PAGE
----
Lincoln collection includes rare artifacts of unique local interest

A letter from President Abraham Lincoln to his wife Mary Todd Lincoln dated April 2, 1865, is currently on display as part of the University of Saint Mary’s Bernard H. Hall Abraham Lincoln Collection in the Keleher Learning Commons’ Le Beau Special Collections Room. LEAVEN PHOTO BY KATIE PETERSON

by Katie Peterson
Special to The Leaven

LEAVENWORTH — The University of Saint Mary’s 22nd annual Lincoln Lecture will be held at 7 p.m. on Feb. 17 in Xavier Theatre here.

But the take will be an unusual one. The free event will feature guest speaker Dr. Gerald Butters Jr., whose topic will be: “Lincoln on Film.”

“USM’s Lincoln event,” said John Schultz, USM vice president for marketing and admissions, “has welcomed a variety of luminaries as featured speakers. Guests have included historians, U.S. Army generals, political leaders, best-selling authors and actors who’ve portrayed first lady Mary Todd Lincoln and President Lincoln himself.

“Past topics have included Lincoln’s portrayal in media at the time; the challenges faced by women and families on the home front; photography of Lincoln; John Brown and Lincoln; Lincoln and his faith; music and poetic celebrations of Lincoln; and Lincoln and executive power.”

But the USM’s website explains the reason for this year’s Lincoln topic: “Abraham Lincoln may have hundreds of books written about him, but he has not frequently been a subject in motion pictures. While the time period a film was made reflects how Lincoln is depicted, Butters argues that it is the collaborative team behind the camera — director, screenwriter — who are the most prominent force in shaping how Lincoln is portrayed.”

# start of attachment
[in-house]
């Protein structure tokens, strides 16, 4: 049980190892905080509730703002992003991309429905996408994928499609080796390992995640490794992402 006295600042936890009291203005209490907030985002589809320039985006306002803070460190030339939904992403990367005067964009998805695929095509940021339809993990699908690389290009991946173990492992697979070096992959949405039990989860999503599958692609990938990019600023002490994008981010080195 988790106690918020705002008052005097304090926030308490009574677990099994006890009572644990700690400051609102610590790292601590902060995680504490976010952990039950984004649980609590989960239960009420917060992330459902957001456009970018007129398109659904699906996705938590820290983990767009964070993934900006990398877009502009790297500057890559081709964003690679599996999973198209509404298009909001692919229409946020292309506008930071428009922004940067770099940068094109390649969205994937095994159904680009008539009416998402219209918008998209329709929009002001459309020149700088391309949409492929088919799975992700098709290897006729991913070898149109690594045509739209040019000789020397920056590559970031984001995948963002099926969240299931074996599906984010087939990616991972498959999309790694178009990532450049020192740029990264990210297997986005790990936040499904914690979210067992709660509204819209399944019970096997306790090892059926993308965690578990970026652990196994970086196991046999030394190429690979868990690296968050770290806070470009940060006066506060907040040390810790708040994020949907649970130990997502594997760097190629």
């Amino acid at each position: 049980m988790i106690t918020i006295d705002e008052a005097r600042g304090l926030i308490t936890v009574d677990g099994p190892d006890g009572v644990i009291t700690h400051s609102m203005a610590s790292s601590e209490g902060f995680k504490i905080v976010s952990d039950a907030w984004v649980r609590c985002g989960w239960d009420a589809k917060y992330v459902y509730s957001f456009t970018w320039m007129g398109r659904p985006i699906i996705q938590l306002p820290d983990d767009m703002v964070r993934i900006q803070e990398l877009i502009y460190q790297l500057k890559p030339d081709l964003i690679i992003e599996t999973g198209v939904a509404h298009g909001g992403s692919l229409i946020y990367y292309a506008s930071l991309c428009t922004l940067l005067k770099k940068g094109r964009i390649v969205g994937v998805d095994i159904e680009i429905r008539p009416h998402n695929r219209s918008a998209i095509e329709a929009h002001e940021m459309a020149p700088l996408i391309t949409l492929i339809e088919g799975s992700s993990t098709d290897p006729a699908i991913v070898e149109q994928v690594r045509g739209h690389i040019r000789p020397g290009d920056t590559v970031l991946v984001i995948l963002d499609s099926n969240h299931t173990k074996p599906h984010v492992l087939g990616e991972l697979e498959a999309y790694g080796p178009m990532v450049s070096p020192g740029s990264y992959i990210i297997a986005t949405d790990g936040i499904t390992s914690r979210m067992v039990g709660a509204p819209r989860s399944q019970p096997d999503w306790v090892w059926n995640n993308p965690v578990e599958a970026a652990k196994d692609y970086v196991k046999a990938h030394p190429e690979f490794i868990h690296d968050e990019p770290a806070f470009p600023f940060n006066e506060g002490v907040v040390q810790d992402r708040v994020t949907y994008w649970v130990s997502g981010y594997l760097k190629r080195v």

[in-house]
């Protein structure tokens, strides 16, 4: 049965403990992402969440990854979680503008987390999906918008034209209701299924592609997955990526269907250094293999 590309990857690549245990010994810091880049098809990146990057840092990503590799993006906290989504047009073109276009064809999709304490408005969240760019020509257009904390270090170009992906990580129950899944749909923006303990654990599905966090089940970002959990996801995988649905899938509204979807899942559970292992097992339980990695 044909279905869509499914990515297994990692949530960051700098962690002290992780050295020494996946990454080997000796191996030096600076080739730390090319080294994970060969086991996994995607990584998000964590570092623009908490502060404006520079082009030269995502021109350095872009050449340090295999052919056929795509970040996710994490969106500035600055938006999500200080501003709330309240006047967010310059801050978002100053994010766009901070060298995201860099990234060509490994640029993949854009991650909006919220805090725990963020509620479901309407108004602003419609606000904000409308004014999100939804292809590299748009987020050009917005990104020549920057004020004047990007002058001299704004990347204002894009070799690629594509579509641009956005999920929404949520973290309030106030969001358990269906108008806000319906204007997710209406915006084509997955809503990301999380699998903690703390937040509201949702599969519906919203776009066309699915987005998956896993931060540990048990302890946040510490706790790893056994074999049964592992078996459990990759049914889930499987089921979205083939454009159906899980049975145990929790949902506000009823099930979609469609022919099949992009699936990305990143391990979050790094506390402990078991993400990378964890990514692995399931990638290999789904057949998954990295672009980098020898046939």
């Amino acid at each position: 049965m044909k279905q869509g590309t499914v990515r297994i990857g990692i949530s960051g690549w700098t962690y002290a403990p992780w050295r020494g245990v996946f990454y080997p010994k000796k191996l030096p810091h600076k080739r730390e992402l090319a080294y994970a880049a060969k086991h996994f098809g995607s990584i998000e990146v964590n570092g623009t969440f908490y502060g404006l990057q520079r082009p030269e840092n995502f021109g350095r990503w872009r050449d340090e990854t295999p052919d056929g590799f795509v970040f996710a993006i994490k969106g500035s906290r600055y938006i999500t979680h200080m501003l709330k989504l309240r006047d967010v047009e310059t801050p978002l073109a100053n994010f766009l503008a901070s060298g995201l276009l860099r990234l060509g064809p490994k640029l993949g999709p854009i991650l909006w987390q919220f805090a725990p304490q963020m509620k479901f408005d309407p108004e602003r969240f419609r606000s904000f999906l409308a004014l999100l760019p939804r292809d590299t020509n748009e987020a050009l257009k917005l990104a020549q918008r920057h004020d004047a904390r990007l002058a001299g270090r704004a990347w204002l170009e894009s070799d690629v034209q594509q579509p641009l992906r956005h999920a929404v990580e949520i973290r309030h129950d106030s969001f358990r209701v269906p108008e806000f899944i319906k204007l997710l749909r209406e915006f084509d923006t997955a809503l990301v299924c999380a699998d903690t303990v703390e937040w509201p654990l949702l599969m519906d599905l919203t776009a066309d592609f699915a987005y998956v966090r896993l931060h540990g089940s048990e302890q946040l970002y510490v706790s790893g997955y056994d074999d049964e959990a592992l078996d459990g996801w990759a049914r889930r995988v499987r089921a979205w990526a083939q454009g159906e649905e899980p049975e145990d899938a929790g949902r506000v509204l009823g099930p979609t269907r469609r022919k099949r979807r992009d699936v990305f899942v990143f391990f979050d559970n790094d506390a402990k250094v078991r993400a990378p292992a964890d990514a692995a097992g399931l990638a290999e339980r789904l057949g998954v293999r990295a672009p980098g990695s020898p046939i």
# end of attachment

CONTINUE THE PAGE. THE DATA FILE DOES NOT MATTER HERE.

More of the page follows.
Butters is currently serving as the chair of the history program at Aurora University in Aurora, Illinois, and professor of liberal studies in the graduate program at Northwestern University in Evanston, Illinois.

He is the author of four award-winning books including “Beyond Blaxploitation” in 2016; “From Sweetback to Superfly: Race and Film Audiences in Chicago’s Loop” in 2015; “Banned in Kansas: Motion Picture Censorship, 1915-1966” in 2007; and “Black Manhood on the Silent Screen” in 2002.

The lecture will also include a presentation of gift cards to winners of an art contest in which schoolchildren from the Leavenworth and Lansing area participated, said Dr. Kyle Anthony, USM associate professor of history.

The Lincoln Lecture is not the only opportunity to learn about Lincoln at USM. The event was inspired by the Bernard H. Hall Abraham Lincoln Collection, which was donated to USM in 1970. 

The collection contains more than 10,000 items dated as early as 1857 and as recently as 2010. Further artifacts and memorabilia have been donated from several donors since Hall donated the original collection.

“Mindful of Lincoln’s visit to Leavenworth in 1859, Dr. Hall wished his collection to be in Leavenworth and hoped that it would become ‘a shrine to a great man’ and ‘a memorial to the incomparable Abraham Lincoln,’” according to the website.